Please ensure Javascript is enabled for purposes of website accessibility

Non-Party Partnership Held Liable for Arbitration Award, Seventh Circuit (Web)

Lefkovitz v. Wagner: Where plaintiff partners sued other partners, arbitration award against non-party partnership held enforceable.  Consolidation allowed at arbitrator’s discretion where parties consented to arbitrate multiple claims before the same arbitrator.
Non-Party Partnership Held Liable for Arbitration Award, Seventh Circuit Looks to Control over Formalities
            On January 18th, 2005, the Seventh Circuit upheld confirmation of an arbitral award where the plaintiffs brought suit as individuals against the other partners in a partnership alleging that the defendant partners diverted to themselves partnership income in which the plaintiff partners were entitled to share.  Lefkovitz v. Wagner, 2005 WL 89494.  The plaintiff partners sued in their individual capacities rather than on behalf of the partnership, Jarnis.  The arbitration (pursuant to a AAA arbitration clause in the Jarnis partnership agreement), was consolidated with two other arbitrations and ended with the arbitrator ordering defendant partners to reimburse the partnership more than $7 million and also ordering the partnership to pay plaintiff partners’ attorneys’ fees.
            The defendants argued that it was improper for the arbitrator to order the partnership, a non-party in the arbitration, to pay the $1.7 million attorneys’ fees.  However, Judge Posner, writing for the panel, noted that since the defendants controlled two-thirds of Jarnis and the plaintiffs controlled the other third, the only people harmed by the arbitrator’s award against Jarnis would be the plaintiffs, who would ultimately pay a fraction of their own attorney fee award in their capacity as partners.  The decision noted that “ordinarily the award of relief against a nonparty would be just the kind of ultra vires act by an arbitrator that would justify judicial intervention.  But not here.  The only plausible motivation for Jarnis’s arguing against its being included in the award is that the defendants, who control Jarnis, are trying to derail the arbitration because they are dissatisfied with its outcome.” Id. at *3.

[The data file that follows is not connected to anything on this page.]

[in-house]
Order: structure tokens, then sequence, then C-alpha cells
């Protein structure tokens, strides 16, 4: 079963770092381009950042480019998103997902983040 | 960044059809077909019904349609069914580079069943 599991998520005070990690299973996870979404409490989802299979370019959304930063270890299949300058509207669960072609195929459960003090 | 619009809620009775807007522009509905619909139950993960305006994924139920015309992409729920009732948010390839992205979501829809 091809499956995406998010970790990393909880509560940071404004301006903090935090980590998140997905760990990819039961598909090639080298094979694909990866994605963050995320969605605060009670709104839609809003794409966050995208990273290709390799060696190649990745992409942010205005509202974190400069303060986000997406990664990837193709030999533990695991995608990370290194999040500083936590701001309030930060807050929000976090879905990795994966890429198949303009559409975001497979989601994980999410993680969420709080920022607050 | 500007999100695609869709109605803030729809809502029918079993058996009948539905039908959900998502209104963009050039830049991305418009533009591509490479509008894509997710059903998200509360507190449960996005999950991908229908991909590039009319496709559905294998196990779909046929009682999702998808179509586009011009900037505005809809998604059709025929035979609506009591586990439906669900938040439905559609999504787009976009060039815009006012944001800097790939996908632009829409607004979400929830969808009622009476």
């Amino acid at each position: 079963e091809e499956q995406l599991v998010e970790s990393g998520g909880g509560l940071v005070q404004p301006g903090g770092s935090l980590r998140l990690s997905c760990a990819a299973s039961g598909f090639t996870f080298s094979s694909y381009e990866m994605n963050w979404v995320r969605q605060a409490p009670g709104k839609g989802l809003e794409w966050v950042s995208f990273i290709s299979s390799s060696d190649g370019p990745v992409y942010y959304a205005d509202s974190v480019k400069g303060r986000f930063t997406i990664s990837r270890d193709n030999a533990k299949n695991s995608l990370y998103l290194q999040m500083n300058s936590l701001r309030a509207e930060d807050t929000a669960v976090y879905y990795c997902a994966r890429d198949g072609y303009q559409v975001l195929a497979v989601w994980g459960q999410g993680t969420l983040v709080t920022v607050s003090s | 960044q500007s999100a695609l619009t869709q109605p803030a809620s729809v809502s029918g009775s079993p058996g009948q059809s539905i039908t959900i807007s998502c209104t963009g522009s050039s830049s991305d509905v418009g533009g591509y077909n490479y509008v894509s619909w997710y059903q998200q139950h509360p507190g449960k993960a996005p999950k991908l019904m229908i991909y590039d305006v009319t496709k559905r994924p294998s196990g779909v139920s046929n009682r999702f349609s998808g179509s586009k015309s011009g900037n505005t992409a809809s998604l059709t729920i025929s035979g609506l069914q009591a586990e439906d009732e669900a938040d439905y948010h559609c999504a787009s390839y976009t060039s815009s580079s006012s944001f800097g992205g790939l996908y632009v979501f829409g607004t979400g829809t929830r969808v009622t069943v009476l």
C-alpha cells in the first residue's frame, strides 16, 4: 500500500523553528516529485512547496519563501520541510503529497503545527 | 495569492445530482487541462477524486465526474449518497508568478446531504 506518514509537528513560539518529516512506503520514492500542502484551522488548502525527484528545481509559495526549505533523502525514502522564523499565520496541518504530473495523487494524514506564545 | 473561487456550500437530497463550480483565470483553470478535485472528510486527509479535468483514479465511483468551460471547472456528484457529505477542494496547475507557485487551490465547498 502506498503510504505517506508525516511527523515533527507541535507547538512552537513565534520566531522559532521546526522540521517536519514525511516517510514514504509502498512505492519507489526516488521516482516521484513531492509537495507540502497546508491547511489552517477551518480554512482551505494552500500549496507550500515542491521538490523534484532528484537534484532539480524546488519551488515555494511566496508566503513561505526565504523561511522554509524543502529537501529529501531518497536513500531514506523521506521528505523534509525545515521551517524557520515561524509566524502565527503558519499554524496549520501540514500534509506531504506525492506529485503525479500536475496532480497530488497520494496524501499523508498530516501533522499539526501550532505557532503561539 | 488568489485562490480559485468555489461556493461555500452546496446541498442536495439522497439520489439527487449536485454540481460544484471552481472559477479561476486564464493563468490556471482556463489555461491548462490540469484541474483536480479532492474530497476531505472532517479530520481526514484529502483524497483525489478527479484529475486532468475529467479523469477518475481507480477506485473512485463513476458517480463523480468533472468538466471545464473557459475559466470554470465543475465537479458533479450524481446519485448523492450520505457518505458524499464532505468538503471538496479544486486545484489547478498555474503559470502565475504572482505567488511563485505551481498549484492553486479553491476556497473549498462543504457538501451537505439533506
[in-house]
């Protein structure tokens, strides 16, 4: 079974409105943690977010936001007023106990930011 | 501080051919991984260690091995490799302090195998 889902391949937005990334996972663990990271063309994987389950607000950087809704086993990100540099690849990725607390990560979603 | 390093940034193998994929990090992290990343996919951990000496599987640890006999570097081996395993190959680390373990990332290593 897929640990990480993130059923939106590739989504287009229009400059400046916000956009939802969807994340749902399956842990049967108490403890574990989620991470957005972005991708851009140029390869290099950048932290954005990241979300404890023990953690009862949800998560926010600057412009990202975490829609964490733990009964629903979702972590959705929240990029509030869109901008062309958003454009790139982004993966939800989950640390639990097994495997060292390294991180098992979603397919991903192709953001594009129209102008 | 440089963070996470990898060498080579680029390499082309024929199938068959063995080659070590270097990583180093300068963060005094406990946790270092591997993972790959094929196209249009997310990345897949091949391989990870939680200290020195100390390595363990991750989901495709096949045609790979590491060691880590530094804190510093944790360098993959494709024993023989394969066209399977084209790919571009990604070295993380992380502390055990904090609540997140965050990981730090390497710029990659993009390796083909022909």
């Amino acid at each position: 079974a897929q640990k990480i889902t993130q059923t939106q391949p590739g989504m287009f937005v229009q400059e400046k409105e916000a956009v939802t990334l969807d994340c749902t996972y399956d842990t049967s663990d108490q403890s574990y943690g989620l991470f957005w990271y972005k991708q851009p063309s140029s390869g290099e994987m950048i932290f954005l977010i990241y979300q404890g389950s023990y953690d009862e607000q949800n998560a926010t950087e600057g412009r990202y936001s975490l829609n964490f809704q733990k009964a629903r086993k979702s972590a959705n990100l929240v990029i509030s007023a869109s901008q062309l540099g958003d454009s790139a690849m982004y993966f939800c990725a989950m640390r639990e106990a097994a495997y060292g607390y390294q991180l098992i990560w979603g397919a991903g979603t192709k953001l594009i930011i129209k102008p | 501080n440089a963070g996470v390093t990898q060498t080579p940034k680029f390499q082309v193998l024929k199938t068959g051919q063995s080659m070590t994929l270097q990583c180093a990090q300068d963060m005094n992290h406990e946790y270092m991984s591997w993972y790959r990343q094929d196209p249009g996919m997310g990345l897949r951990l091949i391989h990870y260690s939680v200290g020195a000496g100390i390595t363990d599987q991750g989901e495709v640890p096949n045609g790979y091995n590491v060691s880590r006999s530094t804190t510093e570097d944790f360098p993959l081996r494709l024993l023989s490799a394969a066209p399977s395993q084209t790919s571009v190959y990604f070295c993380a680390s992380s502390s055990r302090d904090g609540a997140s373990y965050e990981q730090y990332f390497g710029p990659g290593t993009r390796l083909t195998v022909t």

The other noteworthy argument at issue concerned the consolidation of the arbitration with two others.  While noting that consolidation of arbitrations is permissible only if the applicable arbitration clauses authorize it, Judge Posner reasoned “[s]ince the parties in interest were the same, and the arbitrator the same, it made perfect sense to consolidate the proceedings.  The defendants’ objection is understandable only as a tactical effort to derail an arbitration that they lost.” Id. at *6.  In a third arbitration consolidated with the first, the arbitrator, but not the parties, was the same.  However, the parties were under the control of the parties to the first arbitration, and therefore, the opinion reasoned, consolidation was not improper.
            The court concluded by noting its ability to enforce the arbitral award even though the last arbitration involved neither complete diversity nor a federal question.  Judge Posner found that in the consolidated proceeding the judgment on the third arbitration could be enforced at the discretion of the trial judge under supplemental jurisdiction because it involved a set-off.  “[A] setoff, unlike the usual permissible counter-claim, doesn’t require an independent basis for federal jurisdiction.”  Id. at *6.   
The opinion can be found at: Lefkovitz v. Wagnr, 2005 WL 89494 (7th Cir. 2005).  It is also available at:
Keywords: Arbitration, Awards, Clauses